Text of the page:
Business World


World Tea Forum Review

This past month, the Tea Association of the USA held their World Tea Forum at the Waldorf Astoria Hotel in New York City. Over 130 members of the tea industry attended the two and a half-day event.

Prior to the main event, the Association held extended committee meetings in order for members to task force on specific subjects. The sessions consisted of board members from various sectors of the industry, including an importer panel, a c.e.o. panel and a marketing panel. Reports from the committee’s chair were then relayed to the Forum attendees.

Many of the speakers focused on the strongest and most effective strategies for promoting tea, emphasizing on previous trends and accomplishments: Peter Rogers, the former c.e.o. of 11 food and beverage companies, presented an outsider’s perspective of opportunities for tea in the U.S. marketplace; Brad Borgman, of Euromonitor, highlighted RTDT’s progression and its wide range of consumer appeal; George Jage, of World Tea Expo, spoke on his evolving tea trade show, with a growth of more than 200% within the last two years, and where the show will be headed in the future.

Others addressed the social and environmental issues surrounding the industry, and how businesses can accommodate these concerns. David Henkes, of Technomic, explored operator and consumer attitudes towards foodservice tea, again stressing the need to sell to young consumers, while John Snell, of Van Rees N.A., led a spirited discussion on “Social Welfare or Warfare.” Also, Joseph Wertheim of Tea Importers discussed his attempts to help Rwanda, and Azam Monem, of Williamson Magor & Co., talked about the tea estate’s conditions and the amount of tea companies that provide services for its community.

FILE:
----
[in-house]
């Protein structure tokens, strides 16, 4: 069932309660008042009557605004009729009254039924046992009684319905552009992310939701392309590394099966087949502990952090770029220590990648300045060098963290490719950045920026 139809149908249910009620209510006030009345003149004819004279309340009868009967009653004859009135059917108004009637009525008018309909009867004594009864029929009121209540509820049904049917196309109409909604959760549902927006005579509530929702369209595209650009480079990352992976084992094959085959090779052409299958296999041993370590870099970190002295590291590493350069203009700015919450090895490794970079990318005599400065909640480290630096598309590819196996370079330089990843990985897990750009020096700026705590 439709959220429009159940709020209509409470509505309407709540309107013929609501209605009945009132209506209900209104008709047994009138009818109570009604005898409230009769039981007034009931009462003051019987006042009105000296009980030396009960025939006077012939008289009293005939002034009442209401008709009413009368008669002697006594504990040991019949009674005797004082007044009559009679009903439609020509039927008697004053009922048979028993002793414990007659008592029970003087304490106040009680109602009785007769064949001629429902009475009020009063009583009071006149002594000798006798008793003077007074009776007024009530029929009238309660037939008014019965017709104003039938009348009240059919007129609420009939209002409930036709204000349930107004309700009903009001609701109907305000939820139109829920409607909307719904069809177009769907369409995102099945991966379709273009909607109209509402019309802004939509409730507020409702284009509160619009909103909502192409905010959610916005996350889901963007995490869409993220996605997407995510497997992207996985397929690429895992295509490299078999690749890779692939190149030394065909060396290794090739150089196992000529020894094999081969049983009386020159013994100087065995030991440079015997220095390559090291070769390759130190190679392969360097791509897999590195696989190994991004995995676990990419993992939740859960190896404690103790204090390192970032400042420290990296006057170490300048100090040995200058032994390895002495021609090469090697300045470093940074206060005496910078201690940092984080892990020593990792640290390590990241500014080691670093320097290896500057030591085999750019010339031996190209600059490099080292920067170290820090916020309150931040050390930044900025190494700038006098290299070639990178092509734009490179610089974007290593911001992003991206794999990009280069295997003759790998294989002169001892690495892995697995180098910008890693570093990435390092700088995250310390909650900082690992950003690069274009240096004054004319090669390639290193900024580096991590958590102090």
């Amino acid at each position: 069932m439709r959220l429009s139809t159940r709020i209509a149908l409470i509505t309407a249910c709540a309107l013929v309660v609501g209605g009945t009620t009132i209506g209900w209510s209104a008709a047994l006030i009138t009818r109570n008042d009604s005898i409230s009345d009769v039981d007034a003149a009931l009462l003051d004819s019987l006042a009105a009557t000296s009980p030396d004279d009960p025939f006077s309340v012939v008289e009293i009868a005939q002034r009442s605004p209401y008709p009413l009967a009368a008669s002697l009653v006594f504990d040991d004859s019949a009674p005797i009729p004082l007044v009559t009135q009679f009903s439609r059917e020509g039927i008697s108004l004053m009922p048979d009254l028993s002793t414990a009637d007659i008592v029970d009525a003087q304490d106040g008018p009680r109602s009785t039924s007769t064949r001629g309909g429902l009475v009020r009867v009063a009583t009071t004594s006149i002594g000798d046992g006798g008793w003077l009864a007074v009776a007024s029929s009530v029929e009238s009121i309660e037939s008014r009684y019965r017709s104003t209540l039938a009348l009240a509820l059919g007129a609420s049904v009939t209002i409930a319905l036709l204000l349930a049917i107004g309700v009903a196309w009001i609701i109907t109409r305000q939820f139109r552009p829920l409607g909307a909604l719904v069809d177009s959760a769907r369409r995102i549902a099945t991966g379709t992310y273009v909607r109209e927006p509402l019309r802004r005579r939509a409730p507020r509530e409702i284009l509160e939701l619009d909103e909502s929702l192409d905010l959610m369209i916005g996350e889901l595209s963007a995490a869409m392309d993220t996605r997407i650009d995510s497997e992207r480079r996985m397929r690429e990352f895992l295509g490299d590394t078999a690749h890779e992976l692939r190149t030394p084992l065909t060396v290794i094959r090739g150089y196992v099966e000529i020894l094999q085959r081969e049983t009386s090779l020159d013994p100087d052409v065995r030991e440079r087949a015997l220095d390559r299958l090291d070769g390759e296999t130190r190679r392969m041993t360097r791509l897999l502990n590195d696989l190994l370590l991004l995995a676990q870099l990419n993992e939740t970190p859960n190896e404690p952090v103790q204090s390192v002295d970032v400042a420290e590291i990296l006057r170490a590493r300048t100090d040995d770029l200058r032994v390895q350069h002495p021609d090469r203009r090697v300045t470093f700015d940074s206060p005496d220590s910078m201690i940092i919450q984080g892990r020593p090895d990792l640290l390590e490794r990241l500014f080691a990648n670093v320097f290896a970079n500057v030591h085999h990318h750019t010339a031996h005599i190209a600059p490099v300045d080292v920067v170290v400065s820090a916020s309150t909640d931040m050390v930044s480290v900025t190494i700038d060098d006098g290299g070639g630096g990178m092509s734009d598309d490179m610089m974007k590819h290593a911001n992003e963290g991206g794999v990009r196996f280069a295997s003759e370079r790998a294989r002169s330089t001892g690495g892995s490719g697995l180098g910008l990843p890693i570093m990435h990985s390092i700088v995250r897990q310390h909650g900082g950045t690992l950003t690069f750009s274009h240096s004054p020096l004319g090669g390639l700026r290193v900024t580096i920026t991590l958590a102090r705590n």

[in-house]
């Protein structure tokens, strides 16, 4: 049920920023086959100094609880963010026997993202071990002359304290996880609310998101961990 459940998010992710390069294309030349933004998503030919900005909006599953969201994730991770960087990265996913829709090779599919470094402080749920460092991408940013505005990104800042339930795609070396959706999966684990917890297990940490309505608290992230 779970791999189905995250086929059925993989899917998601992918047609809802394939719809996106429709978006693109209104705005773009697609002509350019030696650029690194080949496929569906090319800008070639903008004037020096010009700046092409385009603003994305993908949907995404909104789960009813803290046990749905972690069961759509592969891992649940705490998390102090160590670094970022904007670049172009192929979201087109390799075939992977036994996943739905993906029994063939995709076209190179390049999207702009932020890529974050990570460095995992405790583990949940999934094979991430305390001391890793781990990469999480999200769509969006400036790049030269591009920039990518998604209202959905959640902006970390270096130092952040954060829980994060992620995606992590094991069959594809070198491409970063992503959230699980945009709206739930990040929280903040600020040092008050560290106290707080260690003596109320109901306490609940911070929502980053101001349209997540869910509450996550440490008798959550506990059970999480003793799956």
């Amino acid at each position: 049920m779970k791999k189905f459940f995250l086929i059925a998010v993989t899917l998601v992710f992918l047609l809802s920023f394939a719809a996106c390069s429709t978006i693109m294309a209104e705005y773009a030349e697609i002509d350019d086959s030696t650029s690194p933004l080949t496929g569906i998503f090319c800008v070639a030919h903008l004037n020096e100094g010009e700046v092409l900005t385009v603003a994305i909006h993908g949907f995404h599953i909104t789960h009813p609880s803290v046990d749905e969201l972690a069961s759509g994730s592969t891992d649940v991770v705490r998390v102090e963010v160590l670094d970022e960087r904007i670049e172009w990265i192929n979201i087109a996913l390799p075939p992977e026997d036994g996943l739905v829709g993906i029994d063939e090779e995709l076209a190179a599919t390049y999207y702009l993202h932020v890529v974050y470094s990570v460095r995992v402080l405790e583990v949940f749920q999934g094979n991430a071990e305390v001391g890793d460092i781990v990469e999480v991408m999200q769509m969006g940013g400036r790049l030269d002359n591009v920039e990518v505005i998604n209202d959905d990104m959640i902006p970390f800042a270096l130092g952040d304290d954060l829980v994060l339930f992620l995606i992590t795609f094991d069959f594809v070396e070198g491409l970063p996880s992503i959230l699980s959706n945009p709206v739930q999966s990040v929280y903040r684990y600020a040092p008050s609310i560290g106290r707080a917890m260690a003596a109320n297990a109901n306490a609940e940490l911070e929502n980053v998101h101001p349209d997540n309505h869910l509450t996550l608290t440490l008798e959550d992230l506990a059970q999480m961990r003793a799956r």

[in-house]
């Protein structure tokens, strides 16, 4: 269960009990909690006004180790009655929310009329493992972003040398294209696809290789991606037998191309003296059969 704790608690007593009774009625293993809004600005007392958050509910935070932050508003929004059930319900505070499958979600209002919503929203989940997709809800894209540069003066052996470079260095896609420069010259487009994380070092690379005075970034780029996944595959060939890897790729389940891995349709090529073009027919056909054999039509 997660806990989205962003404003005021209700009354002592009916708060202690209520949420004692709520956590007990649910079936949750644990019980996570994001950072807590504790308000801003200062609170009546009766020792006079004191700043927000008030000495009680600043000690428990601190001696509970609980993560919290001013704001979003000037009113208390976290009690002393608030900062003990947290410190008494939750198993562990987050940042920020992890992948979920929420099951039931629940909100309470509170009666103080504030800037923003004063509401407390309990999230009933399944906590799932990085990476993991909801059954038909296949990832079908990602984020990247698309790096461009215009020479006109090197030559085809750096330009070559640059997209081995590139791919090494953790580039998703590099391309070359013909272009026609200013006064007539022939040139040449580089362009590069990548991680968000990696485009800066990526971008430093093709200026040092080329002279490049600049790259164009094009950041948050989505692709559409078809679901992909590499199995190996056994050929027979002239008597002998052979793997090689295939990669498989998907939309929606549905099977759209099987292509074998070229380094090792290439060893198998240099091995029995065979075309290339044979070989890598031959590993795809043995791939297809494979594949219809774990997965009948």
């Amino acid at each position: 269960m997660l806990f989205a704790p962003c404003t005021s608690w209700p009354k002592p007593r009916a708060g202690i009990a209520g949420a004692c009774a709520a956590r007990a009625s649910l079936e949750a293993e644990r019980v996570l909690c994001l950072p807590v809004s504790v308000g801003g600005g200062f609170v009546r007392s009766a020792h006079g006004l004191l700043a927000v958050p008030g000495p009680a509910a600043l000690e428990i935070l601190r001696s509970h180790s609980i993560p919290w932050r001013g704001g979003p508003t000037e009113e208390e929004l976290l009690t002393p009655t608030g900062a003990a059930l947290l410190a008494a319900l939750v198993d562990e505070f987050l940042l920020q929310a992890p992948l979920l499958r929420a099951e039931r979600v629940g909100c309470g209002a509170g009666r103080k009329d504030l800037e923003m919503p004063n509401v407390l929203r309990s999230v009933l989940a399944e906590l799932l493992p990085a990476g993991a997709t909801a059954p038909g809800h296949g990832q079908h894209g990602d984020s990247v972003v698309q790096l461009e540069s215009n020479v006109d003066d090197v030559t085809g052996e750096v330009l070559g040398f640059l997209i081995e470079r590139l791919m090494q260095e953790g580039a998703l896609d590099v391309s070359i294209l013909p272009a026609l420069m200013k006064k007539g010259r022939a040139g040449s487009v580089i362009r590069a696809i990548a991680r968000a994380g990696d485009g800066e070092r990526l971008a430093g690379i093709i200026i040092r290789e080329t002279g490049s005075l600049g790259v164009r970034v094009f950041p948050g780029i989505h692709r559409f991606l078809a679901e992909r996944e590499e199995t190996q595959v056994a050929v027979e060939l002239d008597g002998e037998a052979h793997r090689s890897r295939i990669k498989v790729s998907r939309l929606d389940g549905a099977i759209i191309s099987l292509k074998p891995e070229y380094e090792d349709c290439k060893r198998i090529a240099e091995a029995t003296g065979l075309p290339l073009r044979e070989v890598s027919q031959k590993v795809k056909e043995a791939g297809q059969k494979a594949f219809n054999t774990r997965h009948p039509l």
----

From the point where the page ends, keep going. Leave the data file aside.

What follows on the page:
There were many speakers that acknowledged simple, yet difficult subjects. Barry Cooper, of SNA Tea Co., defined white tea in an effort for the industry to fight mismarketing and fraudulent use of the terminology. This concern has baffled the industry for some time now, with companies unsure on how to present their product. Cooper will share his wealth of information with us in a future issue.

Meanwhile, Louise Pollock of Pollock Communications reviewed tea’s health benefits and urged members to market brands using the “health benefits” message. Pollock has been handling this form of marketing publicity since its inception and has generated a gargantuan amount of attention. Each month, tea is everywhere. It is emphasized on consumer magazine articles and television programming, and we should thank Pollock’s team and Marty Kushner for all their work. This message has truly helped our industry.

The essence was strong, with one message emerging throughout the forum: although this is a good product, continuing the learning process is key to developing a stable and resourceful industry.

Jane McCabe
Editor & Co-Publisher

Tea & Coffee - November/December, 2005

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